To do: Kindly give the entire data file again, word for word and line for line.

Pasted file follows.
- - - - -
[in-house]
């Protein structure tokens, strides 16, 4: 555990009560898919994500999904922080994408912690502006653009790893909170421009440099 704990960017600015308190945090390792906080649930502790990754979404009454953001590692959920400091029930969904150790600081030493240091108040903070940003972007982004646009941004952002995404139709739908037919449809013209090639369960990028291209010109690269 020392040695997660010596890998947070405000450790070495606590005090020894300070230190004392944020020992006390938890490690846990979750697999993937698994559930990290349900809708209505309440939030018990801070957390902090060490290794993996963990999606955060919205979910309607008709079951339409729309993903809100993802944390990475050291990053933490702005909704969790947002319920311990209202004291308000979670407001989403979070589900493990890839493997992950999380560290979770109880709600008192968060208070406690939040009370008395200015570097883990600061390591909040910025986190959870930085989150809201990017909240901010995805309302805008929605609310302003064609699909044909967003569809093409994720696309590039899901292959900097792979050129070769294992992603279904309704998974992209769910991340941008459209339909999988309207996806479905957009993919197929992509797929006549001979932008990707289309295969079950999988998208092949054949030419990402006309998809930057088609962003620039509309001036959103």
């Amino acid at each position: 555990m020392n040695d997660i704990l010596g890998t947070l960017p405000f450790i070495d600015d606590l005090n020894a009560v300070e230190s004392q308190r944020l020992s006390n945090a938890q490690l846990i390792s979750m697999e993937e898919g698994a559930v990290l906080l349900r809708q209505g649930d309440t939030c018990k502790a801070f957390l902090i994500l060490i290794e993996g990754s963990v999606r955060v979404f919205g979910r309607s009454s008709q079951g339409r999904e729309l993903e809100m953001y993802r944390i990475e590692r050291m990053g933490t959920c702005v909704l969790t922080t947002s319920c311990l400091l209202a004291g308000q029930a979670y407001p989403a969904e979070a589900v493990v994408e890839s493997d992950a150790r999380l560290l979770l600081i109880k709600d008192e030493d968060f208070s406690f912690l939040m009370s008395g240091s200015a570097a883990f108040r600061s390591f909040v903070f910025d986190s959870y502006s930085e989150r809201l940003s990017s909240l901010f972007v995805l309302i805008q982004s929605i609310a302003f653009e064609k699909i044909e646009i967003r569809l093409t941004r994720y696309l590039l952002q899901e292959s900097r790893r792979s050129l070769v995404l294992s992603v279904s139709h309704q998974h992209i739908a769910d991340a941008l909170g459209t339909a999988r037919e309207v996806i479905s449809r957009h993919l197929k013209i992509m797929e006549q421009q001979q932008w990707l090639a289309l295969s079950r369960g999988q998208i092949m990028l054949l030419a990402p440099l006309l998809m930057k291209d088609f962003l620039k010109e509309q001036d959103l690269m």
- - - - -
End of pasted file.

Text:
[in-house]
């Protein structure tokens, strides 16, 4: 555990009560898919994500999904922080994408912690502006653009790893909170421009440099 704990960017600015308190945090390792906080649930502790990754979404009454953001590692959920400091029930969904150790600081030493240091108040903070940003972007982004646009941004952002995404139709739908037919449809013209090639369960990028291209010109690269 020392040695997660010596890998947070405000450790070495606590005090020894300070230190004392944020020992006390938890490690846990979750697999993937698994559930990290349900809708209505309440939030018990801070957390902090060490290794993996963990999606955060919205979910309607008709079951339409729309993903809100993802944390990475050291990053933490702005909704969790947002319920311990209202004291308000979670407001989403979070589900493990890839493997992950999380560290979770109880709600008192968060208070406690939040009370008395200015570097883990600061390591909040910025986190959870930085989150809201990017909240901010995805309302805008929605609310302003064609699909044909967003569809093409994720696309590039899901292959900097792979050129070769294992992603279904309704998974992209769910991340941008459209339909999988309207996806479905957009993919197929992509797929006549001979932008990707289309295969079950999988998208092949054949030419990402006309998809930057088609962003620039509309001036959103």
């Amino acid at each position: 555990m020392n040695d997660i704990l010596g890998t947070l960017p405000f450790i070495d600015d606590l005090n020894a009560v300070e230190s004392q308190r944020l020992s006390n945090a938890q490690l846990i390792s979750m697999e993937e898919g698994a559930v990290l906080l349900r809708q209505g649930d309440t939030c018990k502790a801070f957390l902090i994500l060490i290794e993996g990754s963990v999606r955060v979404f919205g979910r309607s009454s008709q079951g339409r999904e729309l993903e809100m953001y993802r944390i990475e590692r050291m990053g933490t959920c702005v909704l969790t922080t947002s319920c311990l400091l209202a004291g308000q029930a979670y407001p989403a969904e979070a589900v493990v994408e890839s493997d992950a150790r999380l560290l979770l600081i109880k709600d008192e030493d968060f208070s406690f912690l939040m009370s008395g240091s200015a570097a883990f108040r600061s390591f909040v903070f910025d986190s959870y502006s930085e989150r809201l940003s990017s909240l901010f972007v995805l309302i805008q982004s929605i609310a302003f653009e064609k699909i044909e646009i967003r569809l093409t941004r994720y696309l590039l952002q899901e292959s900097r790893r792979s050129l070769v995404l294992s992603v279904s139709h309704q998974h992209i739908a769910d991340a941008l909170g459209t339909a999988r037919e309207v996806i479905s449809r957009h993919l197929k013209i992509m797929e006549q421009q001979q932008w990707l090639a289309l295969s079950r369960g999988q998208i092949m990028l054949l030419a990402p440099l006309l998809m930057k291209d088609f962003l620039k010109e509309q001036d959103l690269m």